Around the school yard it’s easy to spot a bully, but when harassment takes place online, cyber bullies often torment their victims behind the mask of anonymity, making it difficult to hold them accountable. Just who are these cyber bullies? Are they vengeful youth lurking in online chat rooms or are they “friends” on Facebook? What’s the profile of a cyberbully?
While research suggests that anyone is just as likely to be a bully or a victim, here are a few common profiles of youth-tormenting cyberbullies:
The Peer Predator
It’s not surprising that most cyber bullies are the same age as their victims and equally as likely to be a boy or girl. These peer predators are more apt to be the Facebook “friends” of their victims. According to a 2004 study by the Journal of Adolescence, 68% of these offenders (typically age 9-14) use the Internet for four or more days per week, while those whose use the Internet most often for chat rooms are three times more likely to harass others online than those who don’t. As the peer predator passes age 15, bullying becomes more violent and often evolves into sexual harassment.
On Facebook he is the dreamy 17 year-old boy or girl everyone has a crush for, in real life he is a middle-aged man, logging into Facebook from his garage to seek out shy, withdrawn, or handicapped children who are vulnerable to his advances. Most often men (though they do include women), these perverts gain the trust of their victims and convince them to take pornographic photos of themselves–which the pedophiles promptly share online with the victim’s peers. Just last week, teenager Amanda Todd killed herself after a string of harassment emanating from an incident where a mystery man posted a photo exposing the teen’s chest.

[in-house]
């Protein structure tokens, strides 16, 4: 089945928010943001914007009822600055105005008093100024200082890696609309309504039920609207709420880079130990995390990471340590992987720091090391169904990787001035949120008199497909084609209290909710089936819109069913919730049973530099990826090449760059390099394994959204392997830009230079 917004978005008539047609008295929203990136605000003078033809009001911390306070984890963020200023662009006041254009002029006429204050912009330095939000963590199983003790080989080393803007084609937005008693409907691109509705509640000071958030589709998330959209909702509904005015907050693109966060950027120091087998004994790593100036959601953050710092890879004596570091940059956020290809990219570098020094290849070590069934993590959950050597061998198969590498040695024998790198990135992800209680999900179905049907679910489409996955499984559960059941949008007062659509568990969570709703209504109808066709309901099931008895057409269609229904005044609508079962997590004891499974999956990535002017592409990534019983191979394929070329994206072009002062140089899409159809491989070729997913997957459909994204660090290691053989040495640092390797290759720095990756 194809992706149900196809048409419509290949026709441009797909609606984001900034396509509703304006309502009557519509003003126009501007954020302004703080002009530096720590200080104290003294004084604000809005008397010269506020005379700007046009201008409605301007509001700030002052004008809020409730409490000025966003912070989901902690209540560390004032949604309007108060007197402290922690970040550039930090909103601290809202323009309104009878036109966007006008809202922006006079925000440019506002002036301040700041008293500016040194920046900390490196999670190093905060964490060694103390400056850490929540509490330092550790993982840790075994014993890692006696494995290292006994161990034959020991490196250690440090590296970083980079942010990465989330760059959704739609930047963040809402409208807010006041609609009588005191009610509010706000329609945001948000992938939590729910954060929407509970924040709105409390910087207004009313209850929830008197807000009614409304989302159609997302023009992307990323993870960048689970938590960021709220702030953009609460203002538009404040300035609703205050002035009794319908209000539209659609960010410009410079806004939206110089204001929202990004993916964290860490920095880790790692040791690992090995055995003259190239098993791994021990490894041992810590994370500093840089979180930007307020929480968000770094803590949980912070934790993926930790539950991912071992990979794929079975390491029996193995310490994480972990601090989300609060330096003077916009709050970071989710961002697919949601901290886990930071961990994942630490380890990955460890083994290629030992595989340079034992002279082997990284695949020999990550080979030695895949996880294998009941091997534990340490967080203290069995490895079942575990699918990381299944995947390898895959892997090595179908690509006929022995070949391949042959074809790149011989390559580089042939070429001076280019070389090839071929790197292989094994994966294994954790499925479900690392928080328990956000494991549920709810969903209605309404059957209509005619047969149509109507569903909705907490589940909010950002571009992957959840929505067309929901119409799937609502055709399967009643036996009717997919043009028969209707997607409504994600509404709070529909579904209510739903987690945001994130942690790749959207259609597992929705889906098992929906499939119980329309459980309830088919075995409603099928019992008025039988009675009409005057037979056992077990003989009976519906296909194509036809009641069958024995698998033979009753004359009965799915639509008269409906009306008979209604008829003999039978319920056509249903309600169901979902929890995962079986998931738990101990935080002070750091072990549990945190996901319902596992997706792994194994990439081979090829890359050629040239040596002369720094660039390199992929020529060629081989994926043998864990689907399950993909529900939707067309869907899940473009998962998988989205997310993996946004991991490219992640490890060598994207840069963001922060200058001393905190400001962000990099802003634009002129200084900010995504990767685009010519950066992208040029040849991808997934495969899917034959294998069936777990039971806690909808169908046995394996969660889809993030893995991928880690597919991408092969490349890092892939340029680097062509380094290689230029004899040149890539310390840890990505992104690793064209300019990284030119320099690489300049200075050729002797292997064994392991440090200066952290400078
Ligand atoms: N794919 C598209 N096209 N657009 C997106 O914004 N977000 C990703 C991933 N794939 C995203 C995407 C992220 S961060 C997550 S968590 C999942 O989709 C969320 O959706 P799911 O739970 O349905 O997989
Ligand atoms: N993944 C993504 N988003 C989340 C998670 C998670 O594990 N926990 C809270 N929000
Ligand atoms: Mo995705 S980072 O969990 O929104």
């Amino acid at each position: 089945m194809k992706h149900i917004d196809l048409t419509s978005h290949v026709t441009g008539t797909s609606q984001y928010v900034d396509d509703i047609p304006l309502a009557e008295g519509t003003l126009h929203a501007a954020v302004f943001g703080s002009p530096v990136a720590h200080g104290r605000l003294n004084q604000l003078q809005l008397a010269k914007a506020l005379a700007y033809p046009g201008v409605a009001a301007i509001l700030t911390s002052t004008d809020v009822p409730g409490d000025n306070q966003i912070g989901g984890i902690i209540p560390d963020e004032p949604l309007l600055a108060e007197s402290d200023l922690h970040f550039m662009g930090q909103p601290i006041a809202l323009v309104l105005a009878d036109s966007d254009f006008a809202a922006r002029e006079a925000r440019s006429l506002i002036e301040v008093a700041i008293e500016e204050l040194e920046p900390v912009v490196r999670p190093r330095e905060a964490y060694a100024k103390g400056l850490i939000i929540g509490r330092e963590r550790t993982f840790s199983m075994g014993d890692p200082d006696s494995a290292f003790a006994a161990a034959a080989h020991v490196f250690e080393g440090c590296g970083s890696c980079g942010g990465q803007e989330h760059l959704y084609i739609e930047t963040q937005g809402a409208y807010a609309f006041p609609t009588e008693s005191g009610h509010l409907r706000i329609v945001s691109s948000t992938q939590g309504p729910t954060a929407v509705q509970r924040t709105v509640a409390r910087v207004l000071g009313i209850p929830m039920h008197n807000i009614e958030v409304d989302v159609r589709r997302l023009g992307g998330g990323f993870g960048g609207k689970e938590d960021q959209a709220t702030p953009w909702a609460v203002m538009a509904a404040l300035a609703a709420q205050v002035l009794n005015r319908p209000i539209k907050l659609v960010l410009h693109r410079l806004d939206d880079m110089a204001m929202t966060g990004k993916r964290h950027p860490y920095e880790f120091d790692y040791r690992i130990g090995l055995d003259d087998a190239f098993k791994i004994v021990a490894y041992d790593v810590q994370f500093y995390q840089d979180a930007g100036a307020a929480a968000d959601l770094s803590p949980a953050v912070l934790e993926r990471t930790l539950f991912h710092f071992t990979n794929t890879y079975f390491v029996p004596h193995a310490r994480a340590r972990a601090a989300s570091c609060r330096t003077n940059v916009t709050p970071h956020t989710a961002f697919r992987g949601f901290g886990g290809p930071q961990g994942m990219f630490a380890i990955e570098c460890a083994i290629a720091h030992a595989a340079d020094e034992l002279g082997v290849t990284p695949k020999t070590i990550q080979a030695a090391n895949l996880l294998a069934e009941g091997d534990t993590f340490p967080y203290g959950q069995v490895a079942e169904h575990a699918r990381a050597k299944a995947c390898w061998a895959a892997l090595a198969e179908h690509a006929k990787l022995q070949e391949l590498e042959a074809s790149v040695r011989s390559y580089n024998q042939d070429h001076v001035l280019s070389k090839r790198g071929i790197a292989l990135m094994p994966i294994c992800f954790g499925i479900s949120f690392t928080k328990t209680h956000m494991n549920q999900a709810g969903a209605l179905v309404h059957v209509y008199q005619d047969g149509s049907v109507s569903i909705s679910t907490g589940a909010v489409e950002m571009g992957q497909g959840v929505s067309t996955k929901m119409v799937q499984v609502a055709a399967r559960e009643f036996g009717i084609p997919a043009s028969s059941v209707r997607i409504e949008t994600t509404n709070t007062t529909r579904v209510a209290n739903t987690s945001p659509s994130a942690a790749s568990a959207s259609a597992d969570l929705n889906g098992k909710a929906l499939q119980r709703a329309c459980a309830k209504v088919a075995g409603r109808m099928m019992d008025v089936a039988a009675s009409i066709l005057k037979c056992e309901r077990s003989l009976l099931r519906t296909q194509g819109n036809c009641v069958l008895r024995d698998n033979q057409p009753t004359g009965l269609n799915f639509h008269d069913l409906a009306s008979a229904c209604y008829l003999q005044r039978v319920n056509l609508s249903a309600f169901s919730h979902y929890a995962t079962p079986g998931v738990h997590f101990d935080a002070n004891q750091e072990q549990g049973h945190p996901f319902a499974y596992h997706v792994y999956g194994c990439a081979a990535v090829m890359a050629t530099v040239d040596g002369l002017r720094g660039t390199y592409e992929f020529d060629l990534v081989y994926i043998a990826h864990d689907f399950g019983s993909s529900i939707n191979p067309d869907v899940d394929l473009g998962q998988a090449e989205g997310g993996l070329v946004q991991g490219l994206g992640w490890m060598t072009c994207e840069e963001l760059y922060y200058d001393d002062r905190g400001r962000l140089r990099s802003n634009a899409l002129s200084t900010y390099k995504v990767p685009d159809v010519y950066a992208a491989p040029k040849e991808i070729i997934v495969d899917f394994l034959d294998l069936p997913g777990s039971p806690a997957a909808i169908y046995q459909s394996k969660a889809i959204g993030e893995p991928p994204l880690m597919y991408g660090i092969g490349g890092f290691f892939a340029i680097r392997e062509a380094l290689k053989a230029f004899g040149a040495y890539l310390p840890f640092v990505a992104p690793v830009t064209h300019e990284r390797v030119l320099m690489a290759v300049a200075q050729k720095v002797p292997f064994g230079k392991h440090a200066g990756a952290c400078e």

Its probably a teen’s worst nightmare to be ‘friended’ online by their parent, or a friend’s parent on Facebook or Myspace. But when parents impersonate teenagers online in an attempt to take justice into their own hands or “investigate” activity in their child’s social network, it can get really nasty quick. In 2007, a Missouri mom posed as a foreign 16-year-old boy to feign interest in teenage girl Megan Meier, a former friend of her daughter’s to investigate what Megan was saying about her daughter online. After online manipulation and harassment the girl committed suicide at the Missouri mom’s urging.
Holding Cyberbullies Accountable
Too often these faceless bullies torment their victims without facing consequences for their actions. For youth victims however, their tormentors aren’t faceless: the profile of a cyberbully is often the kid sitting next to them in class, perhaps a soccer teammate, or a facebook friend, people they know but are too embarrassed to report. Stopping “the peer predator”, “the pedophile” and “parent/impersonator” and other online tormentors is possible by encouraging victims to speak out–identify and report cyberbullies to school administrators and law enforcement when necessary.